-The cost, quality and utilization metrics submitted for the second time this year raise important questions for some insurers that have yet to be fully answered. Despite the many cost containment and quality improvement initiatives outlined in the rate proposals, none of the insurers we examined posted significant gains on these metrics.
The Very Concerning News
-Oregon insurers do not appear to be achieving savings from reductions in costs to Oregon hospitals, or sharing these savings with their members. Public filings from Oregon hospitals continue to demonstrate that factors including record-low levels of uncompensated care are contributing to large hospital profit margins across the state, yet consumers do not seem to be benefiting in the form of lower premiums. For example, Providence Health & Services, the state's largest hospital chain, is sitting on nearly $6 billion in cash reserves while its insurer affiliate, Providence Health Plan, wants to raise rates by nearly 30%. In light of these surpluses, it seems reasonable for insurers to expect commensurate savings on hospital costs, and to pass those savings along to consumers, but few insurers were able to identify any savings in their rate proposals—and even those insurers that have acknowledged the issue do not seem to be doing enough to address it. We are deeply concerned that, if this trend continues, Oregon consumers will keep being asked to foot the bill for costs that no longer exist in our health care system.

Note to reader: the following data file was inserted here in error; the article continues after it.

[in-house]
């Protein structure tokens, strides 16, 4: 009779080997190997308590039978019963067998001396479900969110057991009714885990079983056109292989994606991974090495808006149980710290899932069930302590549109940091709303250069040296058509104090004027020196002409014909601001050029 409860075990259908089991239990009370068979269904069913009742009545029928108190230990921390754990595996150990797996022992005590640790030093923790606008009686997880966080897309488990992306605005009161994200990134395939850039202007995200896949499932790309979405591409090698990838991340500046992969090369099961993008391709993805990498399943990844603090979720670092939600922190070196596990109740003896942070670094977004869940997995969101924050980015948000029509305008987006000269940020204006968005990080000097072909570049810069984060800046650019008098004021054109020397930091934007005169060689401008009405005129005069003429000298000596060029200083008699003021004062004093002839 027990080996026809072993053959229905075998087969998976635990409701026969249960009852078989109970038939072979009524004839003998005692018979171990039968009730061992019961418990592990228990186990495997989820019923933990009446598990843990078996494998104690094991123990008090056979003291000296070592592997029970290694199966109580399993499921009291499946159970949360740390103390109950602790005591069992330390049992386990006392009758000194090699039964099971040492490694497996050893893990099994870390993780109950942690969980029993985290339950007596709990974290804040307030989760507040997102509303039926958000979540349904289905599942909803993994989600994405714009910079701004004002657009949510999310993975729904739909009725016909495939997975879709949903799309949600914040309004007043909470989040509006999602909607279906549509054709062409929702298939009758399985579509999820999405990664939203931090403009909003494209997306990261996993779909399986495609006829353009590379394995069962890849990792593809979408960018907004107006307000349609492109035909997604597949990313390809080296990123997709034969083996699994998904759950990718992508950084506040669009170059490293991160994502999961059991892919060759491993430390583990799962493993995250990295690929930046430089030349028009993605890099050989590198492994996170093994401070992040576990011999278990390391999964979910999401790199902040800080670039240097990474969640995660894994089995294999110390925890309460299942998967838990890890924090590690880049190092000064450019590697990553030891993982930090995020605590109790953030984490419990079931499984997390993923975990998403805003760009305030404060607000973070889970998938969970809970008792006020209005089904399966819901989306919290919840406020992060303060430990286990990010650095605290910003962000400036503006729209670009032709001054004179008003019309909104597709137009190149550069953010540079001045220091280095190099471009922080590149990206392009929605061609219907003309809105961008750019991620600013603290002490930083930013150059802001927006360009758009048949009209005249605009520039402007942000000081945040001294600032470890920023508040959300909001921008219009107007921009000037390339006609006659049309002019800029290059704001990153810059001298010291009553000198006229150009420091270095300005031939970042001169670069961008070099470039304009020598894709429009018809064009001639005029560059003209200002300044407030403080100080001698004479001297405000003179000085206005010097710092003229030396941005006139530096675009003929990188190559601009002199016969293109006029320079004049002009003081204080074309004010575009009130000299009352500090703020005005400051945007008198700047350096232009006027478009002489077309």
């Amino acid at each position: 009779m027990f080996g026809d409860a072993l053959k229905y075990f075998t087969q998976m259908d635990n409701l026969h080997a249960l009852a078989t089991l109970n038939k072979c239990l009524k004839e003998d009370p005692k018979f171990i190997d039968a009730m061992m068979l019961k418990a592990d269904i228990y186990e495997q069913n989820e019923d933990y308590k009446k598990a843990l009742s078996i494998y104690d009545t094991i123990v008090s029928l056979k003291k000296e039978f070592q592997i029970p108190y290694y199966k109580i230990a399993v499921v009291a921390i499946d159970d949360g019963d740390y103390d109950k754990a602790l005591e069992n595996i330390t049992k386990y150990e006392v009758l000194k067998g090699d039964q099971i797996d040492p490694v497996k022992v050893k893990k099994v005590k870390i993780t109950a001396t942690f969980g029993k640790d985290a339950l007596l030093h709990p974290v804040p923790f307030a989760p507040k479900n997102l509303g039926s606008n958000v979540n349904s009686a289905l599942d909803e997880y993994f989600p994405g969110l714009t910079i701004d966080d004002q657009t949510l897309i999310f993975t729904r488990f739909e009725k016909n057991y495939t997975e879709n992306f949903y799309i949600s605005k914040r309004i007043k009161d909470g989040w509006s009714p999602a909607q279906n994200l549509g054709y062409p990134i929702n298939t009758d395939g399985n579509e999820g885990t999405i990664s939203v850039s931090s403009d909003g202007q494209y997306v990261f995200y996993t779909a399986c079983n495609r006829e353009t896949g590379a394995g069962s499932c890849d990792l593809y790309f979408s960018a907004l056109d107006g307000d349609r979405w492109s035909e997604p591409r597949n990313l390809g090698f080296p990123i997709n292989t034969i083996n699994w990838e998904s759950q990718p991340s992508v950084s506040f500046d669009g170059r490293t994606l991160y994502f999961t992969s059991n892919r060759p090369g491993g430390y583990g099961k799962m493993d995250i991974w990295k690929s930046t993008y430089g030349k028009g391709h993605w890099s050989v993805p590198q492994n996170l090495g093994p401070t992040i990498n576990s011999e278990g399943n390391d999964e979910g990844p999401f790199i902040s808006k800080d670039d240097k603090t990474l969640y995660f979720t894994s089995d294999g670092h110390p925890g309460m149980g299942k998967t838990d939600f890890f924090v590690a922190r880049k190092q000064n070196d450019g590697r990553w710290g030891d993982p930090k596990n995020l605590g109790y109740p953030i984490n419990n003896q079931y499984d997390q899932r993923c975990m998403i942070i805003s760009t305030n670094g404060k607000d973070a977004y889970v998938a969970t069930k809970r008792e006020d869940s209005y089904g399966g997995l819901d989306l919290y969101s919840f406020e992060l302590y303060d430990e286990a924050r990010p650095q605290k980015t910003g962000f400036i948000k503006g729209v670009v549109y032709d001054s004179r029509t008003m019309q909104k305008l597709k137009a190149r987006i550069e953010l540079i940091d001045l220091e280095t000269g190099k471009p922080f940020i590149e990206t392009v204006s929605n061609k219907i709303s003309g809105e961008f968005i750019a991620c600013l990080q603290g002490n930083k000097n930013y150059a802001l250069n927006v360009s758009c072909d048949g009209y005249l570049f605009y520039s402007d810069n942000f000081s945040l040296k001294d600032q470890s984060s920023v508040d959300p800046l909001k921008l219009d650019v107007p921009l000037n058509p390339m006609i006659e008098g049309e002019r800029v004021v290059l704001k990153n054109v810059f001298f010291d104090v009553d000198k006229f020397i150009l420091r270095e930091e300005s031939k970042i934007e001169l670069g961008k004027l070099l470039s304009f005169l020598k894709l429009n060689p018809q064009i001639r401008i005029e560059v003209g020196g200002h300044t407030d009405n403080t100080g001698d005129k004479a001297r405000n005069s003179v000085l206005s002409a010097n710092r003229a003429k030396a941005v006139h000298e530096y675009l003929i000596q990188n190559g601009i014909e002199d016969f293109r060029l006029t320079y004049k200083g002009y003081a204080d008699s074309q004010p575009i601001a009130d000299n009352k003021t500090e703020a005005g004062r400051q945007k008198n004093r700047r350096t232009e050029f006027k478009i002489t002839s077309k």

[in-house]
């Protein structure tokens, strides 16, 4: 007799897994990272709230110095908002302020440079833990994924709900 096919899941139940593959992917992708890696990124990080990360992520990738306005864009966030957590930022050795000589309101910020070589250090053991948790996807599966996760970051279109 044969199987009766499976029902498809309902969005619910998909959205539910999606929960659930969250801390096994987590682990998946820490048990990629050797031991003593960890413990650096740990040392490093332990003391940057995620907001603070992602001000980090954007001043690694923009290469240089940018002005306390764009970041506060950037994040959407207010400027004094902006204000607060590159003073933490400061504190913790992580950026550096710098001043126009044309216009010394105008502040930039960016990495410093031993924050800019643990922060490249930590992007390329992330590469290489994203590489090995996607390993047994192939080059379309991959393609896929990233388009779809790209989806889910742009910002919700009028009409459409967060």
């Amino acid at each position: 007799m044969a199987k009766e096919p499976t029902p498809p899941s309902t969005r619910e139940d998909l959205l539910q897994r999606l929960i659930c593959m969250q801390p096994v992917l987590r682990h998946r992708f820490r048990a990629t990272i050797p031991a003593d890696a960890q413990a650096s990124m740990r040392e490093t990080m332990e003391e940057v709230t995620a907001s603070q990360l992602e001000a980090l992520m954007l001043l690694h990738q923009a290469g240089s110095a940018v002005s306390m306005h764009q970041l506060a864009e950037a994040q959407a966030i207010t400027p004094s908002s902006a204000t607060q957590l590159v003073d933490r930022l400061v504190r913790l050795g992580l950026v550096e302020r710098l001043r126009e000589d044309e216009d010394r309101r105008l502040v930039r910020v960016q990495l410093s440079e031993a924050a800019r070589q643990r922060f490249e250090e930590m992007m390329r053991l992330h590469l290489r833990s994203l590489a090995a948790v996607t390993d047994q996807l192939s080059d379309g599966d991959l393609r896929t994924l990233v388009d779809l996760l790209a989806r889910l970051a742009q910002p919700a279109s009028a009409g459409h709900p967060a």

-Many Oregon insurers are proposing large rate increases that will have a major negative effect on tens of thousands of Oregon families across the state. The large rate hike proposals we examined from Kaiser (14.5%), PacificSource (15.2%), Regence (17.9%), , Providence (29.6%) and Moda (32.3%) will affect over 200,000 Oregonians across the state, potentially costing families thousands of additional premium dollars per year.